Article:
The fight for food aid reform is about to come down to an historic vote. With our partners at the leading development and humanitarian organizations in the country, we just released a joint statement of our support for updating the U.S. food aid system, making it more flexible and effective.
Building on the ideas for reform we have been promoting for years, last month President Obama called for improvements to our outdated and inefficient international food aid system. This week the House will vote on a bi-partisan amendment, sponsored by House Foreign Affairs Committee Chairman Ed Royce (R-CA) and Ranking Member Eliot Engel (D-NY) to provide greater flexibility and help more people with our international food assistance without spending any additional U.S. taxpayer dollars.
As committed AJWS activist Jonathan Zasloff recently noted the reforms have widespread support, from organizations spanning the ideological divide from the Heritage Foundation to the Center for American Progress. It’s not surprising, as the reforms are really just common sense updates to outdated laws.
[The current, outdated law requires that] the vast majority of our aid be provided in the form of U.S.-sourced commodities, but] the U.S. needs greater flexibility to respond quickly and effectively to emergencies and longer-term food insecurity. In emergency situations in particular, the delivery of U.S. commodities can be extremely difficult – due to insecurity, as has been the case in Syria, or due to a host of other obstacles. Purchasing food locally or regionally, or providing cash transfers/food vouchers that work through local market systems, is often the best option for getting food aid to people who need it. Independent research has shown this approach can reach people considerably faster than shipping commodities from the U.S. These are well-tested and proven approaches that come with strong safeguards to ensure assistance is delivered quickly and not diverted from those in need.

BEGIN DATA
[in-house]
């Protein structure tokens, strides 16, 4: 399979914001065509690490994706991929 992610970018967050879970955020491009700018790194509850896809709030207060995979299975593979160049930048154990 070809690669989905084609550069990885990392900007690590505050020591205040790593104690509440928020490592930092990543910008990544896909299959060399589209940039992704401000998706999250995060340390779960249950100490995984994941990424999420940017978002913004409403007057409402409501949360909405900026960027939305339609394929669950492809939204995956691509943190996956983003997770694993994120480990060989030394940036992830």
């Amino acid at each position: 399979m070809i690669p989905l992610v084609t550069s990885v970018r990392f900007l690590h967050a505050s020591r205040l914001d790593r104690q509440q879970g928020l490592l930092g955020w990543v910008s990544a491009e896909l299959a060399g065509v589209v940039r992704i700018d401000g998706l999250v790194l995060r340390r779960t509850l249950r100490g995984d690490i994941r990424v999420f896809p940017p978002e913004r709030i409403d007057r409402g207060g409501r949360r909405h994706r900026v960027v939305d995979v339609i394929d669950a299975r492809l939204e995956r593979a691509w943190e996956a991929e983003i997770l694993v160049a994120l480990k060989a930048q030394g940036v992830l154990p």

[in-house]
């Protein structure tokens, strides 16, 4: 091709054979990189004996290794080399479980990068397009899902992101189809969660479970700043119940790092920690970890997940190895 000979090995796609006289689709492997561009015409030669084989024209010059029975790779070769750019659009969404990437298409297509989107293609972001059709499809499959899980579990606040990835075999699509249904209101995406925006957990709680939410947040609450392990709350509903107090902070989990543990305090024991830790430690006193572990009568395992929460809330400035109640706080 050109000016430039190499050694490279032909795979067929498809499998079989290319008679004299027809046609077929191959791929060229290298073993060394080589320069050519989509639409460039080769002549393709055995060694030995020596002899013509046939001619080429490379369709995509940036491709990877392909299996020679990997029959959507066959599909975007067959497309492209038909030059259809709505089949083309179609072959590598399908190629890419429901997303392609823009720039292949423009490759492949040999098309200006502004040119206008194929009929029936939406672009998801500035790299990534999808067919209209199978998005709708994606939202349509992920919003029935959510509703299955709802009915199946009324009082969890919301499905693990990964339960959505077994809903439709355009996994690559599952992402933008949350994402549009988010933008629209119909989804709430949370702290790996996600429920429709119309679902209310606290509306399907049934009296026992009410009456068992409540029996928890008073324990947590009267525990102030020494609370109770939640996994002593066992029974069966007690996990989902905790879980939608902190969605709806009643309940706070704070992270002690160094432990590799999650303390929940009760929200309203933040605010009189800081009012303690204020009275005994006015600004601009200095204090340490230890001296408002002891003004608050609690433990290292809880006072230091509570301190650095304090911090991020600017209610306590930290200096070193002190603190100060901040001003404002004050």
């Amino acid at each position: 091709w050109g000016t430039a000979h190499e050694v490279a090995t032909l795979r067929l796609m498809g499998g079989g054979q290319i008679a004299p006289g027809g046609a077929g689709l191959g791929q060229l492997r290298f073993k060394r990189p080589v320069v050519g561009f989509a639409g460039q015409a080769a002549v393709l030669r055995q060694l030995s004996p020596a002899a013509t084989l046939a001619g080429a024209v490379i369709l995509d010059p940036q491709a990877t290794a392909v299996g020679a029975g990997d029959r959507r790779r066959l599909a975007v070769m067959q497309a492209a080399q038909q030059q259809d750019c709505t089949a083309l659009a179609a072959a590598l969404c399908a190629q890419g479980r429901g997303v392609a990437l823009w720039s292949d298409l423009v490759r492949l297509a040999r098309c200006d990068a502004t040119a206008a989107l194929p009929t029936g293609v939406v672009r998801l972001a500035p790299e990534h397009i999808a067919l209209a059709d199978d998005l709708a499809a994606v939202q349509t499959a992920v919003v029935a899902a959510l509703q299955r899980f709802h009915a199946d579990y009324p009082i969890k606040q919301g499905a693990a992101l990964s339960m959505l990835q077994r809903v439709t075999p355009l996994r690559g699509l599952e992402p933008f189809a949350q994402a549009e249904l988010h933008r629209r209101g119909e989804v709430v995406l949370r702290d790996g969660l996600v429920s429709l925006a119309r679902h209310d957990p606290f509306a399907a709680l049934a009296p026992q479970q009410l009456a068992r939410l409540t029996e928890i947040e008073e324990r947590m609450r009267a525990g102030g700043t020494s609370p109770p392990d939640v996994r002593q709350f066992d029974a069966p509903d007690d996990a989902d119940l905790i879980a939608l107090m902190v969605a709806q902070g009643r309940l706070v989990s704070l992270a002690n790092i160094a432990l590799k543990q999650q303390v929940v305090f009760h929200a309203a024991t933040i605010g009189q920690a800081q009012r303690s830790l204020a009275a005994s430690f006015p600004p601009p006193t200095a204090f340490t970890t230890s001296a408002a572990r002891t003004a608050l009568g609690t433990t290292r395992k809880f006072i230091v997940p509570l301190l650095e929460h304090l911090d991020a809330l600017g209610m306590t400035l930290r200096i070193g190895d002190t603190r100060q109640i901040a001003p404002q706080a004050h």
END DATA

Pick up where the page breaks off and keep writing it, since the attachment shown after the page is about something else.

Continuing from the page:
When 870 million people around the world suffering from hunger every day, making every food aid dollar count is not only a responsible use of taxpayer money — it is a moral imperative. We thank all of our partners and supporters who have brought us so close to making these critically important reforms into a reality.